I think the point of wrapping the lace around a bottle is so that it wouldn't  become distorted by being pulled in one direction or another.  It would keep all the threads pretty close to their original orientation and positions.  

But as for the rest, the best advice is NOT TO FOLLOW any advice in an old book.  Any book older than 40- 50 years probably does not have the result of the special research and study into threads that museums have done recently.

Sorry for shouting.  When I hear olive oil on lace I can hear the universe beginning to crack, my brain starts to boil.

after reading the discussion here.. I so in awe.. not only the production of a lace is tough it's maintainenece too needs special knowledge :O

Lorelei Halley said:

Sorry for shouting.  When I hear olive oil on lace I can hear the universe beginning to crack, my brain starts to boil.


Ha ha!  So my initial doubt was well-founded!  I also thought Wouldn't olive oil stain it?  I think gentle soap makes more sense. 

Jeri Ames recommends Orvus paste, I think, as the washing compound.  It is veterinary shampoo, the point being that it is pH neutral and doesn't sting an animal's eyes.  The pH neutral is also good for lace.  Failing that a gentle dish detergent (like Ivory) without dye can also work.  She also recommends using distilled water, not tap water, because the latter may have dissolved minerals such as iron, which can stain the threads over time.  Since our water here comes from lake Michigan, I don't worry about that too much.

You are discussing a subject that interests me GREATLY.
I am from Flanders in Belgium.

I inherited a lace collar. It must have been my grand or great grandmother's. It has been kept for YEARS in an old enveloppe, a green one, addressed to my grandfather, postmark 1926!!!!!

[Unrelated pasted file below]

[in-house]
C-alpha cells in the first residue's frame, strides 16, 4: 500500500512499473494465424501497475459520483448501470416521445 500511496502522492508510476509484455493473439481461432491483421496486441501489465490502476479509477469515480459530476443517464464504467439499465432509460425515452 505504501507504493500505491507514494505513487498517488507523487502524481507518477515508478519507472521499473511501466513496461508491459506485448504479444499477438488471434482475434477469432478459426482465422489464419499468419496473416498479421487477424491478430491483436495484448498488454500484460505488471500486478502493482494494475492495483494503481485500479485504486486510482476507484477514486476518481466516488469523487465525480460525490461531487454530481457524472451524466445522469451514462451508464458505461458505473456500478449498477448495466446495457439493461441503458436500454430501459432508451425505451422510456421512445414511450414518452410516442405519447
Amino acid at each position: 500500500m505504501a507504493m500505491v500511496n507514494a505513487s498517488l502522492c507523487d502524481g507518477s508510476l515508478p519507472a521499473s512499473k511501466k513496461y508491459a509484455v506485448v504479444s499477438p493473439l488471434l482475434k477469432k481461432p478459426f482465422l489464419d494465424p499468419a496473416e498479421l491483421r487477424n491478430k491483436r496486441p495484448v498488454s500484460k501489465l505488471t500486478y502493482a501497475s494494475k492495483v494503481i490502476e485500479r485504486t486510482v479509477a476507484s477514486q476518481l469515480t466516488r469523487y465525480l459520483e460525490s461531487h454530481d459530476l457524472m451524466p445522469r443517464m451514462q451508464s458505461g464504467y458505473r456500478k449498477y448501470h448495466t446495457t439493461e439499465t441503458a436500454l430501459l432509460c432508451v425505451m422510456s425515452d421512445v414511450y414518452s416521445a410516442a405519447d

The collar is gorgeous, I think it is a mix of bobbing lace (Flanders!) and needlelace. Maybe it is 19th century Brussels lace. I may be mistaken of course. It is in a perfect state, no dammage at all (as far as I can see), except it is yellow. very yellow. It has been kept plied in 4 for at least 50 years (my grandmother died in the mid 1950s).

If I post pictures, could you all help me with identifying the lace and how to care for it? Now that I own this gorgeous piece of lace I want to take proper care of it. It looks so terribly delicate.

Certainly, post pictures in the IDENTIFICATION-HISTORY group.  Several of us will comment.

Lorelei Halley said:

Jeri Ames recommends Orvus paste, I think, as the washing compound.  It is veterinary shampoo, the point being that it is pH neutral and doesn't sting an animal's eyes.  The pH neutral is also good for lace. 


Would baby shampoo work, as well?  It's usually unscented/uncolored/un-eye-stinging. 

As for the distilled water, that's a good tip.  The water where I am now is very coppery and leaves blue stains everywhere. 

I don't know about baby shampoo.  If it has skin lubricants mixed in, those may be oils, which you don't want on the lace.